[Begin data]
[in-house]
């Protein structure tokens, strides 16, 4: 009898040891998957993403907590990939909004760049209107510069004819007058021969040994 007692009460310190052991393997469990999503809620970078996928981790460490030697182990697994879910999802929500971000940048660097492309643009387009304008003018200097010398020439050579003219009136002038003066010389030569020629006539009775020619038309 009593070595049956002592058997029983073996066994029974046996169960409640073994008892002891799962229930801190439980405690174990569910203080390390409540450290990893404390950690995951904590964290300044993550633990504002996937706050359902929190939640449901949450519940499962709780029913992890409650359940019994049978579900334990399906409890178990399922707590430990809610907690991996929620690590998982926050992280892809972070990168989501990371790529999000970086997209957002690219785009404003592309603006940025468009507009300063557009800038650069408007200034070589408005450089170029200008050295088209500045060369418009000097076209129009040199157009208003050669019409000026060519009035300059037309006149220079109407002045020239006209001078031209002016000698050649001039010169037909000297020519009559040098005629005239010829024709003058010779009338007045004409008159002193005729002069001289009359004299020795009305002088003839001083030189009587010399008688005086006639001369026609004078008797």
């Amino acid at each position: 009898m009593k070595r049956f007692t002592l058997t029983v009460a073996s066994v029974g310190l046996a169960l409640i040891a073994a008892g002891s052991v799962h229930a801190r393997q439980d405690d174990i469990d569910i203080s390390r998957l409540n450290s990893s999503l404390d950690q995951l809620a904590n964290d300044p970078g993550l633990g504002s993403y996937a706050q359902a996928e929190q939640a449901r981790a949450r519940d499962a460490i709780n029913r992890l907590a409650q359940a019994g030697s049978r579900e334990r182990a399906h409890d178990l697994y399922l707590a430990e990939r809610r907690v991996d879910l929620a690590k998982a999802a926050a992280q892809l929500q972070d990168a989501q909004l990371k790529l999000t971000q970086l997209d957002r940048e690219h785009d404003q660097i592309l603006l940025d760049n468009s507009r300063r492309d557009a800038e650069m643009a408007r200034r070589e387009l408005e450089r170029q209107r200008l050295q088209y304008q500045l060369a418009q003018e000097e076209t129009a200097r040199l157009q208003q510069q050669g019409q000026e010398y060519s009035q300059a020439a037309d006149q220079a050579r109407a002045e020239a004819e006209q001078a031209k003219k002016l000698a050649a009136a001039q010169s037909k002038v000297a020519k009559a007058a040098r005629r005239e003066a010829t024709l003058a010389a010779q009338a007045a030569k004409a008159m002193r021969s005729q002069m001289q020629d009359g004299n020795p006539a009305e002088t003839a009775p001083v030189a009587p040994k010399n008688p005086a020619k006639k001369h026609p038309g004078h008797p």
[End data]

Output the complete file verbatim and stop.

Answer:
[in-house]
């Protein structure tokens, strides 16, 4: 009898040891998957993403907590990939909004760049209107510069004819007058021969040994 007692009460310190052991393997469990999503809620970078996928981790460490030697182990697994879910999802929500971000940048660097492309643009387009304008003018200097010398020439050579003219009136002038003066010389030569020629006539009775020619038309 009593070595049956002592058997029983073996066994029974046996169960409640073994008892002891799962229930801190439980405690174990569910203080390390409540450290990893404390950690995951904590964290300044993550633990504002996937706050359902929190939640449901949450519940499962709780029913992890409650359940019994049978579900334990399906409890178990399922707590430990809610907690991996929620690590998982926050992280892809972070990168989501990371790529999000970086997209957002690219785009404003592309603006940025468009507009300063557009800038650069408007200034070589408005450089170029200008050295088209500045060369418009000097076209129009040199157009208003050669019409000026060519009035300059037309006149220079109407002045020239006209001078031209002016000698050649001039010169037909000297020519009559040098005629005239010829024709003058010779009338007045004409008159002193005729002069001289009359004299020795009305002088003839001083030189009587010399008688005086006639001369026609004078008797």
């Amino acid at each position: 009898m009593k070595r049956f007692t002592l058997t029983v009460a073996s066994v029974g310190l046996a169960l409640i040891a073994a008892g002891s052991v799962h229930a801190r393997q439980d405690d174990i469990d569910i203080s390390r998957l409540n450290s990893s999503l404390d950690q995951l809620a904590n964290d300044p970078g993550l633990g504002s993403y996937a706050q359902a996928e929190q939640a449901r981790a949450r519940d499962a460490i709780n029913r992890l907590a409650q359940a019994g030697s049978r579900e334990r182990a399906h409890d178990l697994y399922l707590a430990e990939r809610r907690v991996d879910l929620a690590k998982a999802a926050a992280q892809l929500q972070d990168a989501q909004l990371k790529l999000t971000q970086l997209d957002r940048e690219h785009d404003q660097i592309l603006l940025d760049n468009s507009r300063r492309d557009a800038e650069m643009a408007r200034r070589e387009l408005e450089r170029q209107r200008l050295q088209y304008q500045l060369a418009q003018e000097e076209t129009a200097r040199l157009q208003q510069q050669g019409q000026e010398y060519s009035q300059a020439a037309d006149q220079a050579r109407a002045e020239a004819e006209q001078a031209k003219k002016l000698a050649a009136a001039q010169s037909k002038v000297a020519k009559a007058a040098r005629r005239e003066a010829t024709l003058a010389a010779q009338a007045a030569k004409a008159m002193r021969s005729q002069m001289q020629d009359g004299n020795p006539a009305e002088t003839a009775p001083v030189a009587p040994k010399n008688p005086a020619k006639k001369h026609p038309g004078h008797p």